It’s not going to quite measure up to the Great Flood of Noah’s time, but the wave that is preparing to sweep the Republicans back into office in the upcoming election looks to be substantial.
At least that’s the conclusion any reasonable person would draw from the first 2014 political landscape survey conducted jointly for National Public Radio by Resurgent Republic and the Democracy Corps – partisan polling operations set up by veteran political operatives to generate survey information in the public domain.
With a little less than seven months to go before the voters next go to the polls to determine the composition of the Congress for the last two years of President Barack Obama’s term, the country appears strongly to prefer having the Republicans in charge, according to the results of the survey of 840 likely voters nationwide.
The factors creating such a GOP-favorable environment, Resurgent Republic said in a release, boil down to six key points:
- The midterm election in the sixth year of a president's term has been bad news for the party controlling the White House for a century, and this year looks like no exception. (The one time the pattern did not hold was 1998 when Bill Clinton enjoyed an approval rating in the mid-60s, far above Barack Obama's job approval today.) Obama fatigue weighs on all Democratic candidates up and down the ballot.
- The demographics of midterm elections favor Republicans over Democrats. White and elderly voters constitute a larger share of midterm electorates, groups where Republican candidates run particularly well.
- Obamacare remains unpopular, especially among independents who hold the balance of power in midterm elections.
- President Obama's job approval remains stuck in the low to mid 40s.
- The generic ballot — a preference for a Republican versus a Democratic candidate for Congress — is essentially even, which has historically been good for Republicans.
- The Senate seats up in 2014 strongly favor Republicans. Only one Republican-held seat is up in a blue state. Seven Democratic-held seats are up in red states that Gov. Mitt Romney carried convincingly in 2012, and another five Democratic-held seats are up in purple or swing states. If Republicans win half of those twelve Democratic-held seats, they will take over the Senate assuming they hold all the Republican seats.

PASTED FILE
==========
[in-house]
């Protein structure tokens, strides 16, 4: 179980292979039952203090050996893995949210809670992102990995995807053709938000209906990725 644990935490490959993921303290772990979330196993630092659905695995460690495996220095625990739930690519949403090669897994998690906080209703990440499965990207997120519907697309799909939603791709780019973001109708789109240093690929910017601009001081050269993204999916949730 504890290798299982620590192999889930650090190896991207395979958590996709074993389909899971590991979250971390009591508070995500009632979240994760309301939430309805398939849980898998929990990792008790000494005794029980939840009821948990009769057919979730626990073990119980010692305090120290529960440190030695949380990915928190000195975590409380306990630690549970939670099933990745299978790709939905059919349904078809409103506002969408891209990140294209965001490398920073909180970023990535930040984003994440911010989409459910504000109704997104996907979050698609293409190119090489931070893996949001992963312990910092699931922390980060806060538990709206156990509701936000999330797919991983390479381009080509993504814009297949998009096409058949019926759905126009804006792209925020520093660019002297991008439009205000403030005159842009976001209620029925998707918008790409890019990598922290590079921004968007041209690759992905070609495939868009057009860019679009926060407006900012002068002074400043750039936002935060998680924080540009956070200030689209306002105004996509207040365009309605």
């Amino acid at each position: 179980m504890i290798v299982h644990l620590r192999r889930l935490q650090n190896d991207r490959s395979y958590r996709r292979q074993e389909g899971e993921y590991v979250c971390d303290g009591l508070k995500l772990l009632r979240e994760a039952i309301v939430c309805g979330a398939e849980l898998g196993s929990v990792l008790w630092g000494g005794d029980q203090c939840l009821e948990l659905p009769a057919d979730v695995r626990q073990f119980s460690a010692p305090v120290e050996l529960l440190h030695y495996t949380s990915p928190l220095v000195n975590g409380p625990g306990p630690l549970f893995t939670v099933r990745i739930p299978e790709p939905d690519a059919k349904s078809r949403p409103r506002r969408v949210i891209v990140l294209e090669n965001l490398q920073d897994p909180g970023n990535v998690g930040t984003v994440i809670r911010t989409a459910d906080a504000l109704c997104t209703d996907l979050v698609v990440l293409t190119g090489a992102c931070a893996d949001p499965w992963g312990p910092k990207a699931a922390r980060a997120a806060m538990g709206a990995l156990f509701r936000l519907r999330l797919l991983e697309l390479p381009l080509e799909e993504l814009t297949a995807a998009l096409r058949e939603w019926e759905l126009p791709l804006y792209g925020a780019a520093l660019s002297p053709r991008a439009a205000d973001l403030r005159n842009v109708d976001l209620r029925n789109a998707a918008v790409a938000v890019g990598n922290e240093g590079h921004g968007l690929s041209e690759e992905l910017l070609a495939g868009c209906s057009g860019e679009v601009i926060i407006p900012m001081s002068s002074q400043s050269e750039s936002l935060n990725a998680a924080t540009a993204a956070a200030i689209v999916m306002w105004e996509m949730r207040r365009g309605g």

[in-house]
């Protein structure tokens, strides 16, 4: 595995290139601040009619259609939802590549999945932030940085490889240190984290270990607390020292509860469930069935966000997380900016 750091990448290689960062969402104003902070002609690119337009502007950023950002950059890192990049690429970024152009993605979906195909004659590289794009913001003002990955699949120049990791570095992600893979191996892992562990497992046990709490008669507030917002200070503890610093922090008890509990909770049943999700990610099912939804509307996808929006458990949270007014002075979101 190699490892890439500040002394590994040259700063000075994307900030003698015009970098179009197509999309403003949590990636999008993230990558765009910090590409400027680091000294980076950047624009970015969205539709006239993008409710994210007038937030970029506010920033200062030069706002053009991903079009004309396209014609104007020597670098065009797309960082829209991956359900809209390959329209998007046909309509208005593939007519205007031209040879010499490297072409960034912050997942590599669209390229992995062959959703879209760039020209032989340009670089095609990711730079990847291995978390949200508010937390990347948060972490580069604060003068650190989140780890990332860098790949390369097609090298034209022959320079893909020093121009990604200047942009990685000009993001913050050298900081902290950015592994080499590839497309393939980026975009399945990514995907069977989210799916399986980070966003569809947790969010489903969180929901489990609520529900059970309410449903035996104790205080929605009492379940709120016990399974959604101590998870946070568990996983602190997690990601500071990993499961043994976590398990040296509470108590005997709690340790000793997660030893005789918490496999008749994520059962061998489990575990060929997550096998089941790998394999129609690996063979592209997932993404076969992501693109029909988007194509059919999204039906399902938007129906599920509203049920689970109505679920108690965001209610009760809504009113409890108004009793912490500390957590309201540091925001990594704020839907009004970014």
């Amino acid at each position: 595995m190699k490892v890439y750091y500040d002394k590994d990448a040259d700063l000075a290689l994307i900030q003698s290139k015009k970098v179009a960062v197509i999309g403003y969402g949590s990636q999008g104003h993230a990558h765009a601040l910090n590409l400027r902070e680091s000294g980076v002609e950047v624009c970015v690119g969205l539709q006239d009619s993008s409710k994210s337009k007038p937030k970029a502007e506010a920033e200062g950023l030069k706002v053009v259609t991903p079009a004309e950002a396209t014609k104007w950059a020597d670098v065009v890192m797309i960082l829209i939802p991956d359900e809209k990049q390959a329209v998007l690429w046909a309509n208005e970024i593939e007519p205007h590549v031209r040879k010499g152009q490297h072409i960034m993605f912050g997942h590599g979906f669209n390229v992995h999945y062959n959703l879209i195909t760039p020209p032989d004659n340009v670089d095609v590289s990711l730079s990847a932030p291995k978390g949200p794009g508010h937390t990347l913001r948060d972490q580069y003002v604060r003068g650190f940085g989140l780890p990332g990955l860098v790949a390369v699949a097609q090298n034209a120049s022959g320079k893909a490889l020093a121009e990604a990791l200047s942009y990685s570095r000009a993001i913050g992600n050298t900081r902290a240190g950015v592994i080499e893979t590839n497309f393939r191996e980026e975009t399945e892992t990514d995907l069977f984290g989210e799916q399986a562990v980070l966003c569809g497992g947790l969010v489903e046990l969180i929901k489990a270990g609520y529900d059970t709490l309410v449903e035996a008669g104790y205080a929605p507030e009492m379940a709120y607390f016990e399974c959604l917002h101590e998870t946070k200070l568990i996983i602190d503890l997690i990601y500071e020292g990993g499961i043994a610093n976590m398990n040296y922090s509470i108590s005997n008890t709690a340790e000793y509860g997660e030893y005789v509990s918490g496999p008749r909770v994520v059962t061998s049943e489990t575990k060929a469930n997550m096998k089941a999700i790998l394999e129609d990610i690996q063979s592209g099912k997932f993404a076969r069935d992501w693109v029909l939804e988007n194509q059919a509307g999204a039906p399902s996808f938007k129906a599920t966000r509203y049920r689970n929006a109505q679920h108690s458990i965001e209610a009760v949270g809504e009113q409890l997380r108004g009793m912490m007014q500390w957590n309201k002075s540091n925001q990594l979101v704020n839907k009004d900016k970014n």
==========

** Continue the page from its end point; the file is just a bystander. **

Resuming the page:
It is possible, of course, that the poll is an outlier, meaning it does not accurately reflect the mood of the country, or that the conclusions being drawn from it are simply premature. What is clear is that, for the moment at least, President Obama is a drag on his party. He has a majority job disapproval of 51-46 overall, and 60-35 among independents, while opposition to Obamacare remains both high and, at 51 percent, a majority national opinion.
In addition, the natural intensity that moves people to go to the polls in non-presidential elections also favors the GOP. The strong disapproval felt by Republicans, 76 percent, is almost a third higher than the strong 52 percent Obama gets from his own Democrats.
The survey did show the Democrats with a 43-42 percent advantage on the generic ballot test – if the election were held today, would you vote for a Republican or a Democrat to represent you in Congress – but that number is hardly predictive. In 1994, the year the GOP won control of Congress for the first time in 40 years with a record swing in seats, the Democrats still led the generic ballot test by several points the night before the election.
At lot can happen in seven months. A foreign policy crisis or war could drive the country firmly behind the president. The economy could pick up. Or, most likely, the GOP could make a series of major mistakes in individual races that destroy its chances for victory. We saw that happen in 2010 and 2012. Nevertheless, going into spring, the Republicans are in a much better position than the Democrats, and for the moment at least look like they have a superior team on the field.